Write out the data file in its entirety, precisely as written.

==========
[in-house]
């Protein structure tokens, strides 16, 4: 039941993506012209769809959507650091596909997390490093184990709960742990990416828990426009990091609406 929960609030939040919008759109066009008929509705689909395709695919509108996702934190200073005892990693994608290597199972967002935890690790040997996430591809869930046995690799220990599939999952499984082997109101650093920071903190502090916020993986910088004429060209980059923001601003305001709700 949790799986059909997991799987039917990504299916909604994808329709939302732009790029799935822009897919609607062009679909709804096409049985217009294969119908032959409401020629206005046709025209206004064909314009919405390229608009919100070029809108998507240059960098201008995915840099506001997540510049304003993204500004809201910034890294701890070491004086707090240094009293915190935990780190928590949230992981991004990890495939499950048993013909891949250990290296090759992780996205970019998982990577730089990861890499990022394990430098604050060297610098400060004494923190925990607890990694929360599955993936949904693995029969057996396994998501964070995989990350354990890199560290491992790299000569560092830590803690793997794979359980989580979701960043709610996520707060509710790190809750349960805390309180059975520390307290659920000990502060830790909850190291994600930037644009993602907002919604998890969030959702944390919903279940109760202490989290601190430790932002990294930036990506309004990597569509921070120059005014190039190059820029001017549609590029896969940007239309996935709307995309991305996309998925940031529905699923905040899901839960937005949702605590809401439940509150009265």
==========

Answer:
[in-house]
């Protein structure tokens, strides 16, 4: 039941993506012209769809959507650091596909997390490093184990709960742990990416828990426009990091609406 929960609030939040919008759109066009008929509705689909395709695919509108996702934190200073005892990693994608290597199972967002935890690790040997996430591809869930046995690799220990599939999952499984082997109101650093920071903190502090916020993986910088004429060209980059923001601003305001709700 949790799986059909997991799987039917990504299916909604994808329709939302732009790029799935822009897919609607062009679909709804096409049985217009294969119908032959409401020629206005046709025209206004064909314009919405390229608009919100070029809108998507240059960098201008995915840099506001997540510049304003993204500004809201910034890294701890070491004086707090240094009293915190935990780190928590949230992981991004990890495939499950048993013909891949250990290296090759992780996205970019998982990577730089990861890499990022394990430098604050060297610098400060004494923190925990607890990694929360599955993936949904693995029969057996396994998501964070995989990350354990890199560290491992790299000569560092830590803690793997794979359980989580979701960043709610996520707060509710790190809750349960805390309180059975520390307290659920000990502060830790909850190291994600930037644009993602907002919604998890969030959702944390919903279940109760202490989290601190430790932002990294930036990506309004990597569509921070120059005014190039190059820029001017549609590029896969940007239309996935709307995309991305996309998925940031529905699923905040899901839960937005949702605590809401439940509150009265």